95 December 13, 2010 Retrofit Strategy Meeting Selected Interview Quotes on Market Building Three Primary Paths. “You need to enter this market from several different doors. And to me, the three primary ones are: 1) remove the upfront capital availability barrier; 2) have standardized systems that create consumer confidence in the transactions; and 3) create data that demonstrates value and brings private capital to the market.” “Standards vs. Open Competition. You have to be clear about where there is a need to develop some kind of “standard” for the industry and where you want to just let market competition drive the development of products and services. For instance, in terms of modeling software, that niche in the market is getting pretty well served by multiple vendors.” States are Also Major Independent Players. “Washington State Referendum 52 would dedicate $500 million to retrofit every school in the state with a 3:1 private capital match. If it happens, this will instantly be the largest retrofit market in the country. This is a big opportunity to do market infrastructure development.” Need DOE and EPA Alignment. “Also, we need to get DOE and EPA on the same page. They are entering the same market in an uncoordinated way.” Need DOE and EPA Alignment. “It would be really useful to know what is going on in EPA related to building energy efficiency. We just don’t have the bandwidth to build relationships with them.” Need for Standards in Several Areas. “Overall, the market needs standards in many areas – building performance metrics; best practices; definitions; etc. As an example, as we have moved into retro-commissioning, we have found that there is very little standardization of practices in that niche.”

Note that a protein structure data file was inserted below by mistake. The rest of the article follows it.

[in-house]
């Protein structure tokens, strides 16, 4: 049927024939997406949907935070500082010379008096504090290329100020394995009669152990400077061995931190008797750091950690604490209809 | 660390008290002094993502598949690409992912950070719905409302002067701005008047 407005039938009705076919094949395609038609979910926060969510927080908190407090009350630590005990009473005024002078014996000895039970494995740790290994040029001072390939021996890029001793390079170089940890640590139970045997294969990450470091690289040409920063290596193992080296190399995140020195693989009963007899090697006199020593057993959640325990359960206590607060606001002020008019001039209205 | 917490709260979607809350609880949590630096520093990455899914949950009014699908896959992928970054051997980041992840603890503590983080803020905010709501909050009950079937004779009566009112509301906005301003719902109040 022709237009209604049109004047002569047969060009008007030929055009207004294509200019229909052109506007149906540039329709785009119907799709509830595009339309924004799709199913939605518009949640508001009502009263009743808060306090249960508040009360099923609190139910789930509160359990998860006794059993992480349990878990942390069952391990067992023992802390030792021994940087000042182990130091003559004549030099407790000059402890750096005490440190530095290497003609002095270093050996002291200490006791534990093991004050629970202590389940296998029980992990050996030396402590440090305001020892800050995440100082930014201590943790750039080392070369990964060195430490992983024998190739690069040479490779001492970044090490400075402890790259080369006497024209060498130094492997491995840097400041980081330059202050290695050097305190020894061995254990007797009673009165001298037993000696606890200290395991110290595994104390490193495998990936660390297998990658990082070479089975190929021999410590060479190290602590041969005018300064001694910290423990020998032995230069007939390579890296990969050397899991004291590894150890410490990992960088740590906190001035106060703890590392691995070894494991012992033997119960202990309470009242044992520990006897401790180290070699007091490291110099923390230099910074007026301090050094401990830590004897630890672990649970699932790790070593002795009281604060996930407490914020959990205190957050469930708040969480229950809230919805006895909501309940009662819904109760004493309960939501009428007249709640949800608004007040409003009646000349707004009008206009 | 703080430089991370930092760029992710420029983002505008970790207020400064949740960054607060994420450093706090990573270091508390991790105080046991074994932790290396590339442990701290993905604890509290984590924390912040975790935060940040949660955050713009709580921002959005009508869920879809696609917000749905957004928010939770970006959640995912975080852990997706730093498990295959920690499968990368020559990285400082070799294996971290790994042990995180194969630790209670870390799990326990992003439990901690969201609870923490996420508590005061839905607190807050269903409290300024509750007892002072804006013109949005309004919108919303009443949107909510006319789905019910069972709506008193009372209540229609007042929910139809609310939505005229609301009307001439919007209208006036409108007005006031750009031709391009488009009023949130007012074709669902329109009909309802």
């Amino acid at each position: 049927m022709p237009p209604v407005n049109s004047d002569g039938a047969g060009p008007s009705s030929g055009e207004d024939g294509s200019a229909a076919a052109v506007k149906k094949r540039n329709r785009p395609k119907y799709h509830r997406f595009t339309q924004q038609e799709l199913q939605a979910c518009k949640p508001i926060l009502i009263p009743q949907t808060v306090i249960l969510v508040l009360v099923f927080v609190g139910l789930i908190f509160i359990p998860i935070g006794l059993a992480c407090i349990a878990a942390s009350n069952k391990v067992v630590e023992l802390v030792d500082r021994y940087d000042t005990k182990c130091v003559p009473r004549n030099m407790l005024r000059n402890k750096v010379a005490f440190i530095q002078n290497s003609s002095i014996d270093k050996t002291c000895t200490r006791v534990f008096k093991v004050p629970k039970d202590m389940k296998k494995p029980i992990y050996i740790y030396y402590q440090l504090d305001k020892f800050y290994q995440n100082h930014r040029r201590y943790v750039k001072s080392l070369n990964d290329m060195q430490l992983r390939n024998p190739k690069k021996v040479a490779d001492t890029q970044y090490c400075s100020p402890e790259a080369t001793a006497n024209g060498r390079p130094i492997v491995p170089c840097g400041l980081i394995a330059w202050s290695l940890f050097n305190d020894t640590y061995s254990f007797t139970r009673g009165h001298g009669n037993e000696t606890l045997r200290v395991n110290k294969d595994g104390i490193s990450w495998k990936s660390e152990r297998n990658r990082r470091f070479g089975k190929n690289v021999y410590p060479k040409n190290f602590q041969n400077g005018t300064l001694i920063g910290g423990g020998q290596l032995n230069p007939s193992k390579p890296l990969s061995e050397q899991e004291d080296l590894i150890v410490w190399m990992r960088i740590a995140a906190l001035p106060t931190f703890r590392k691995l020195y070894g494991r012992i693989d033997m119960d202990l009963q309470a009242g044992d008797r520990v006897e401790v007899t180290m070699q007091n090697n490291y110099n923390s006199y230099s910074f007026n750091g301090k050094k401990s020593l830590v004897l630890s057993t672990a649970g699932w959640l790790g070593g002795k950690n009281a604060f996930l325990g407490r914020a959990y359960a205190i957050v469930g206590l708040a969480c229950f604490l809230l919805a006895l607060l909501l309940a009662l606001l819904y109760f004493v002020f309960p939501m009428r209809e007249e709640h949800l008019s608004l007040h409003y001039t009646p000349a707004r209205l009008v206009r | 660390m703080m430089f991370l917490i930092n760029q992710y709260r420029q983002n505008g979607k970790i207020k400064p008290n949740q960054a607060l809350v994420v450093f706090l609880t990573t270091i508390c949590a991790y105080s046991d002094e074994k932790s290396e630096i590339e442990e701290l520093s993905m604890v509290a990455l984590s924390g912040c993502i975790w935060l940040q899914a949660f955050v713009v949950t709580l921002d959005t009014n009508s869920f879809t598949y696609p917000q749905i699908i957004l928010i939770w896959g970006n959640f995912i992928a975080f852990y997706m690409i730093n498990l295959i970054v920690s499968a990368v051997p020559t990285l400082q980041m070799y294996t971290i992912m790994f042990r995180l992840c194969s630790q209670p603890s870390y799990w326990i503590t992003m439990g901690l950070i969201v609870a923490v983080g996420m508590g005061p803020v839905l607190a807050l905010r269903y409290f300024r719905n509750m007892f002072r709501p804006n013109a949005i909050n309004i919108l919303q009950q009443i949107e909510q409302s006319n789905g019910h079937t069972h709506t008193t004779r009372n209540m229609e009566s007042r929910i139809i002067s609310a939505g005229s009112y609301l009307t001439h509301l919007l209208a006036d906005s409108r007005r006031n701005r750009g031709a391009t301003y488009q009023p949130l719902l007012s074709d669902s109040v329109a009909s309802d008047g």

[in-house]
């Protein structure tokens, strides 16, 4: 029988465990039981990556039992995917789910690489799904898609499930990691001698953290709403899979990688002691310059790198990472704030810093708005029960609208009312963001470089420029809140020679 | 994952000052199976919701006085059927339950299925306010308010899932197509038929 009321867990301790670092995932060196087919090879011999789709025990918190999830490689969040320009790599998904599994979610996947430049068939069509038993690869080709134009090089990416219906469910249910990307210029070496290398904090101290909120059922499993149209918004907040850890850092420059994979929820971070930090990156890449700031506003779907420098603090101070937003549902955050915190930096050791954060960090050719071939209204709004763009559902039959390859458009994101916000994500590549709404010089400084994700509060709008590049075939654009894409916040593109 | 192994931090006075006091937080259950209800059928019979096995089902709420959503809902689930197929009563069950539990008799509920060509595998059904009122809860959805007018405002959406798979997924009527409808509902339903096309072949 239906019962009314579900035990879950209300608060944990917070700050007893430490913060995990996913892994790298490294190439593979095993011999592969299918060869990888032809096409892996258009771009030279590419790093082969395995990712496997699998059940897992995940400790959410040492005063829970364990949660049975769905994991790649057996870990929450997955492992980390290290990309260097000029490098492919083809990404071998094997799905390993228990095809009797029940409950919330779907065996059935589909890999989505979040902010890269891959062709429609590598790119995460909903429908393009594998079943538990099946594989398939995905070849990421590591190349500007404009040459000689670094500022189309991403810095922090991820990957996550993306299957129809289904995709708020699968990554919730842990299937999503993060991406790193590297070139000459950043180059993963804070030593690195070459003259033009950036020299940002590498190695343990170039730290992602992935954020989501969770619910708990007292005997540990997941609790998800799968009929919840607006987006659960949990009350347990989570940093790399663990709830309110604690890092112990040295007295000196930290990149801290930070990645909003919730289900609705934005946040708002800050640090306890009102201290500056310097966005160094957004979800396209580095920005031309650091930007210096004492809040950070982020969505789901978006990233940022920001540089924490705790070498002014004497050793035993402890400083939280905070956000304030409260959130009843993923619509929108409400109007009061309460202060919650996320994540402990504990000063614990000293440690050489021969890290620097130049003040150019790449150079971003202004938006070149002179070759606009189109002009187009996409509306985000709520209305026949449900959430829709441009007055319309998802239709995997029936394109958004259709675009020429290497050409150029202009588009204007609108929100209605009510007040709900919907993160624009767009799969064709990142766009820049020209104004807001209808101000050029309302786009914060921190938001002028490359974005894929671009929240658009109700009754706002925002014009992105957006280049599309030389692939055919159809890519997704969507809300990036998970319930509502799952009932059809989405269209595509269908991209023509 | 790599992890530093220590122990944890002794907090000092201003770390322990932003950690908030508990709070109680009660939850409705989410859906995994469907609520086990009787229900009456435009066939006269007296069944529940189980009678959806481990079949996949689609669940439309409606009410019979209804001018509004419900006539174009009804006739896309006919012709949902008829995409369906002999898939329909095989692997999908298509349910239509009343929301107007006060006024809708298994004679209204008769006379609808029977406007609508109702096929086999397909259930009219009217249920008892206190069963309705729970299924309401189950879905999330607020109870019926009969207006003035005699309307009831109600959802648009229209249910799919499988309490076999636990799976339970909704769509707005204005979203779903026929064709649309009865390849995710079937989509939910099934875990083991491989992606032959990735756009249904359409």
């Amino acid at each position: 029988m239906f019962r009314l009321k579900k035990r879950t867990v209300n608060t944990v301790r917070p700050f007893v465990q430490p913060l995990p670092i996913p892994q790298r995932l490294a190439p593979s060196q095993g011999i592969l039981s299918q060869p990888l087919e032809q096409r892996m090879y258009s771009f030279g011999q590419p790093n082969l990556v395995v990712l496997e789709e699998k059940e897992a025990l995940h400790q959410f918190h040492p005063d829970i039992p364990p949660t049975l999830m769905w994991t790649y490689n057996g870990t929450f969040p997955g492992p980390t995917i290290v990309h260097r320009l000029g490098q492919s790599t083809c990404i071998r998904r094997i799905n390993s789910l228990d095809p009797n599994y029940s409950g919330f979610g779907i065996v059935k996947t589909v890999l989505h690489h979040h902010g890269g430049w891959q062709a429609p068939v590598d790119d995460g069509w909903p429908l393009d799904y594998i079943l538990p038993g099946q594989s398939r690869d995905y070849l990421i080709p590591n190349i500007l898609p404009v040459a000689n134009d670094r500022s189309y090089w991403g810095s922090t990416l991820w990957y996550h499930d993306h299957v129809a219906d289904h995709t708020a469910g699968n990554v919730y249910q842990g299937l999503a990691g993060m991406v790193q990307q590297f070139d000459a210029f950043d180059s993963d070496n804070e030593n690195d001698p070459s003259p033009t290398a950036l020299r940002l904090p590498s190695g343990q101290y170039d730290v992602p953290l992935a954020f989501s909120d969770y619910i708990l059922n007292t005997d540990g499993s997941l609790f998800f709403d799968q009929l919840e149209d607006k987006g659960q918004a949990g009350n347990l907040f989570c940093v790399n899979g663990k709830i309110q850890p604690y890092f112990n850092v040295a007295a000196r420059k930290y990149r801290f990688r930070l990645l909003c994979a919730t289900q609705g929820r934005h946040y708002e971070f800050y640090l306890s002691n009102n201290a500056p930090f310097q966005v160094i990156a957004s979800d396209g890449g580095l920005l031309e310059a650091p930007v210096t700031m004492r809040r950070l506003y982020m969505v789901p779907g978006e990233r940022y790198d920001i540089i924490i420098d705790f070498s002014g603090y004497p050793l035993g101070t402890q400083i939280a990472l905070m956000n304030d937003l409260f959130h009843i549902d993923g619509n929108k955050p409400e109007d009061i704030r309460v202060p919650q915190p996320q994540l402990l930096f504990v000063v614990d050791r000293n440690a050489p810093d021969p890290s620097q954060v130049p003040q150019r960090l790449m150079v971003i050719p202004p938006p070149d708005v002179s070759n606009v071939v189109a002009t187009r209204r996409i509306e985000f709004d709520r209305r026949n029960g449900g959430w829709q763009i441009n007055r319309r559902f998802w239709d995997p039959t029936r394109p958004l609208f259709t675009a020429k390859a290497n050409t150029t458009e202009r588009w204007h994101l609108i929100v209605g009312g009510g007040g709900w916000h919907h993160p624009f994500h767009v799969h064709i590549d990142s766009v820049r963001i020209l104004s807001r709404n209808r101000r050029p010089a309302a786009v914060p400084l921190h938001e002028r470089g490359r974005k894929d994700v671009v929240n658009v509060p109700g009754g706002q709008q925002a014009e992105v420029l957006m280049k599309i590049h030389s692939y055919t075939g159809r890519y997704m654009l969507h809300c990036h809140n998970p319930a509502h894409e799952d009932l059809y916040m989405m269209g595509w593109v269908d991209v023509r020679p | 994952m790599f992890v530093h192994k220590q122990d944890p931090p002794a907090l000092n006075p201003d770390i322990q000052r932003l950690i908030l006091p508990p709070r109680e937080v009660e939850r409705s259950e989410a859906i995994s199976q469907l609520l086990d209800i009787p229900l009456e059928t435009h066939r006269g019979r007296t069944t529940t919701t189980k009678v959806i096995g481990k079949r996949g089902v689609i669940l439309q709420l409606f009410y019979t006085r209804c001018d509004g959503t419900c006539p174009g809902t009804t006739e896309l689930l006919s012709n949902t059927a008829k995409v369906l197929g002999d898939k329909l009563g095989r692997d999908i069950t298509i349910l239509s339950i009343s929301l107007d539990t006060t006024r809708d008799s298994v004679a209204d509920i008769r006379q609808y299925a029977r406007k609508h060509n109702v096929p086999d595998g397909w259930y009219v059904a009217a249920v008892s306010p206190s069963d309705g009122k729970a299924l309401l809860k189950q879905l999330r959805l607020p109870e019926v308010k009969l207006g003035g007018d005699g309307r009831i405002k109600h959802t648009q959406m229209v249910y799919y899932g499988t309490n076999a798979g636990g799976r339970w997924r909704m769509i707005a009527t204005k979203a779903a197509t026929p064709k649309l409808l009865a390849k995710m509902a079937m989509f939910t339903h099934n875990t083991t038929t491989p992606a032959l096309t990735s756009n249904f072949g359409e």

96 December 13, 2010 Retrofit Strategy Meeting Selected Interview Quotes on TA USDOE Improving. “DOE, in particular, has improved. It is in different position now than it was 3 years ago. Previously, the DOE never had the resources to facilitate this kind of knowledge transfer. Now it has more resources, trying to be more aggressive in information sharing of R&D.” Different Motivations and Approaches. “There are a lot of different TA providers. Many are very good. Some suffer from tunnel vision. Each sells their own approach to developing programs and have a fair amount of difference in goals. They have very different motivations -- Climate change; Job creation; Social justice; Community building. There is a need for a consistent understanding of the goals and how different goals lead to different consulting and advice.” Need a Long-Term Strategy. “I think we have a lot of the TA pieces in place now. The problem is that this is all short term. This money won’t get re- appropriated. There are networks in place for some parts of this market that will survive the loss of funding (such as NASEO), but there is no real network to connect municipalities and cities together. The players in this space -- like ICLEI; Green for All; Emerald Cities; ISC – are only working with a small subset of the players. It would be great if we could use this opportunity of everyone having an excuse to be working together to do some creative thinking about a sustainable infrastructure after the funding disappears.” TAP Program Making Progress. “As one of the DOE TA providers, I believe the DOE TA program is basically a good concept and design that has had some “bumps in the road” in terms of its launch. Primarily related to coordination, since they combined several RFP respondents into a single award. The concept is a good one. They are continually tinkering with it. It suffered at the start from some disconnects but is improving.“ Need Long Term Strategy. “We don’t know how this will live on after ARRA funding ends. It has been really valuable for everyone to get to know each other and work together. I think we are building something – a community of practice – that will stay connected after the program ends.”